(Originally published in The Diamond Digest)
So here’s the thing: I’ve always been one of those home owners who name their dust bunnies rather than chase them around the house trying to kill them.
It’s not that I don’t appreciate a clean house. I admire those women and men with spotless homes that can be shown to company at the drop of the hat. I’ve just never been one of them.
Don’t get me wrong: My husband and I are meticulous about home maintenance and repairs. Dust bunnies just don’t register until they’re large enough to warrant a name. And then I get sort of attached to Clarence and Amelia and George.
I learned the “don’t sweat the small things” cleaning lesson from my mother. She learned it from . . . Well, she invented it. You see, her own mom was a stay at home mother and homemaker who prided herself on having hot meals on the table three times a day and a house so spotless that a drill sergeant would struggle to find fault.
As children are wont to do, Mom rebelled against this perfectionism by adopting a live and let live relationship with the dust bunnies. I compared the two ways of living and, being an intelligent creature, decided to follow in Mom’s footsteps, not Grandma’s.
So why am I mentioning this now? Well, it’s January and I bet many of you made New Year’s resolutions. Raise your hand if one of those was to organize or clean or perform other tasks that would make you less frantic whenever expecting visitors?
My hand is raised.
But, wait, there’s a good reason!
Fifteen years ago our house burned down. We used the insurance money to build our dream home. Jon got his Henry Higgins library. I got the gourmet kitchen (built by my husband), the living room with the soaring windows looking out into the forest and the company of bluebirds, herons and deer. We even installed ramps and specialized stairs to accommodate wheelchairs and creaky knees.
Truth is the house is much too large for a couple of writers and a standard poodle. So, with great reluctance, we’re preparing the house to sell. Once it sells, we plan to move from the Chesapeake Beach area into a smaller home in Annapolis.
What this means is that much of my waking time is now consumed with packing, sorting, divesting and, yes, cleaning.
This is one of the reasons the next Kimberley West book is taking so long to write. But I promise, there will be a new book sometime in 2019. And I can now reveal the title: The Turquoise Treasure.
Bet you didn’t see that coming, huh?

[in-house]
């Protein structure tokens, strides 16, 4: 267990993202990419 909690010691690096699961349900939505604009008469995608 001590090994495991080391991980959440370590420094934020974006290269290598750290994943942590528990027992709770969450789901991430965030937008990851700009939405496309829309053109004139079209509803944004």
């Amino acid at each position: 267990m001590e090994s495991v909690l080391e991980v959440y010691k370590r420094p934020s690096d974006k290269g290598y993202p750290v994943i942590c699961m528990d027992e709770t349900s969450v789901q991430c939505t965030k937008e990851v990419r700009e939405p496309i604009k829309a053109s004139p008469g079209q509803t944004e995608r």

After three books that focused on what we all think of as the “big” gemstones, I decided to explore what we tend to consider a more common gem.
But there’s nothing common about turquoise.
As one of the world’s oldest gemstones, turquoise jewelry and carvings have been found in Egyptian tombs. King Tut’s burial mask included inlays of turquoise. Ancient Persians equated the stone with good fortune. Navajo warriors wore turquoise beads for protection. Apache shamans carried fetishes carved from turquoise to increase their mystical powers. The Aztecs valued turquoise more than gold.
In fact, Montezuma, faced with a choice of riches to appease Cortez and his greedy conquerors, handed over gold while keeping the turquoise for himself.
If so, consider this: Turquoise can be found only in arid areas of places like Iran, China and the American Southwest. (If, like me, you want to know why, you’ll have to wait to read about it in the book.)
Now imagine trudging through a landscape of caramel mountains and chalky taupe rock. A hot sun beats down from a clear blue sky, the only color in an unrelenting sea of beige. You spot a bit of shade at the base of a cliff and collapse into it.
As you suck the last drops of water from your canteen, you spot a flash of blue in the nearby rock.
At first, you think you’re hallucinating. Everyone knows that the only blue in this land comes from the sky.
But you can’t resist crawling closer. You reach out and touch a miracle: a stone the color of the sky, fixed in the dust.
Kimberley West, of course, understands the ancient pull of turquoise. What she doesn’t understand is why someone follows her from a turquoise dig in Arizona back to Osprey Beach. Or why one of her fellow excavators winds up dead at a hunting fun match for poodles.
But that’s all I’m going to say for now about The Turquoise Treasure. The story is still evolving, the characters moving in unexpected directions and creating problems for their so-called creator.
So this is how I plan to spend my New Year: Finish The Turquoise Treasure and prepare the house to sell in the Spring.
How about you? Do you have special plans or goals for 2019?
And do you, by chance, know anyone who’d like to buy a gorgeous, custom house on five acres within easy commute of Washington, D.C.? If so, please let me know.
Bluebirds and dust bunnies convey.
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